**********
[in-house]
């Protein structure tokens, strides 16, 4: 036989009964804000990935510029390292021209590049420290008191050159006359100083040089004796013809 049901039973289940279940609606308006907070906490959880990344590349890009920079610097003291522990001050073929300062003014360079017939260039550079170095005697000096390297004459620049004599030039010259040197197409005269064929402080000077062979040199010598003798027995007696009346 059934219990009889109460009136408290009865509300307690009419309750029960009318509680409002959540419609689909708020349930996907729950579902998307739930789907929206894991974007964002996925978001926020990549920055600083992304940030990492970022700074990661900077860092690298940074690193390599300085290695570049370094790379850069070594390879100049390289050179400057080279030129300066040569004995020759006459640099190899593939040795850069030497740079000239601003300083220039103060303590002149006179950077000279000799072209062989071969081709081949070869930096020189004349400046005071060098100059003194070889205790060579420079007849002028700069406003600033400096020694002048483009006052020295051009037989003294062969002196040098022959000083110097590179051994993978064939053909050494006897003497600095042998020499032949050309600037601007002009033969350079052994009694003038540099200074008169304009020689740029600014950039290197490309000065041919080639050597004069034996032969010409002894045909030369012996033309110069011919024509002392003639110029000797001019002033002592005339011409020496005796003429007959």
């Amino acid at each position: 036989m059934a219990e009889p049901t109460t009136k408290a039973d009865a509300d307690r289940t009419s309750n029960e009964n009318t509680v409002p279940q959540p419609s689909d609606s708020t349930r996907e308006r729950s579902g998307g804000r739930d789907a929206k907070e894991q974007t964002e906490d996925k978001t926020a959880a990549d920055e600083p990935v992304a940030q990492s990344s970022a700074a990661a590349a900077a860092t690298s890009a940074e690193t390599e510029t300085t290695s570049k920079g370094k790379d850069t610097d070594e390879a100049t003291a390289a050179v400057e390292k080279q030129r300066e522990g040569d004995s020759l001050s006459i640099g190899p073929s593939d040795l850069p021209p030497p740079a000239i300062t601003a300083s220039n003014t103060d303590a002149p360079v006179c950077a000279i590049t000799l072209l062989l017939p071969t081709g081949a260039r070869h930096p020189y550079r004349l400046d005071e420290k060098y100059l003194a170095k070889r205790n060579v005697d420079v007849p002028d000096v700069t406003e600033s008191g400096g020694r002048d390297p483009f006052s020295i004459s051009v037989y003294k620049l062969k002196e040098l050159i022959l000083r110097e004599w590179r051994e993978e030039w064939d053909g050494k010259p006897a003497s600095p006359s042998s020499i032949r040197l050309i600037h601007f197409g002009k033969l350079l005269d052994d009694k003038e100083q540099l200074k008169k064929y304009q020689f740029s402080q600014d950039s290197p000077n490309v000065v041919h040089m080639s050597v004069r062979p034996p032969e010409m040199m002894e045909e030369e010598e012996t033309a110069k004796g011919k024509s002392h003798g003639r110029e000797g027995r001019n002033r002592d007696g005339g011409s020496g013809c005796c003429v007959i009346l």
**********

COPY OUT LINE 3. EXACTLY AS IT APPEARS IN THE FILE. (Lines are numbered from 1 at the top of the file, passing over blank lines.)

């Amino acid at each position: 036989m059934a219990e009889p049901t109460t009136k408290a039973d009865a509300d307690r289940t009419s309750n029960e009964n009318t509680v409002p279940q959540p419609s689909d609606s708020t349930r996907e308006r729950s579902g998307g804000r739930d789907a929206k907070e894991q974007t964002e906490d996925k978001t926020a959880a990549d920055e600083p990935v992304a940030q990492s990344s970022a700074a990661a590349a900077a860092t690298s890009a940074e690193t390599e510029t300085t290695s570049k920079g370094k790379d850069t610097d070594e390879a100049t003291a390289a050179v400057e390292k080279q030129r300066e522990g040569d004995s020759l001050s006459i640099g190899p073929s593939d040795l850069p021209p030497p740079a000239i300062t601003a300083s220039n003014t103060d303590a002149p360079v006179c950077a000279i590049t000799l072209l062989l017939p071969t081709g081949a260039r070869h930096p020189y550079r004349l400046d005071e420290k060098y100059l003194a170095k070889r205790n060579v005697d420079v007849p002028d000096v700069t406003e600033s008191g400096g020694r002048d390297p483009f006052s020295i004459s051009v037989y003294k620049l062969k002196e040098l050159i022959l000083r110097e004599w590179r051994e993978e030039w064939d053909g050494k010259p006897a003497s600095p006359s042998s020499i032949r040197l050309i600037h601007f197409g002009k033969l350079l005269d052994d009694k003038e100083q540099l200074k008169k064929y304009q020689f740029s402080q600014d950039s290197p000077n490309v000065v041919h040089m080639s050597v004069r062979p034996p032969e010409m040199m002894e045909e030369e010598e012996t033309a110069k004796g011919k024509s002392h003798g003639r110029e000797g027995r001019n002033r002592d007696g005339g011409s020496g013809c005796c003429v007959i009346l």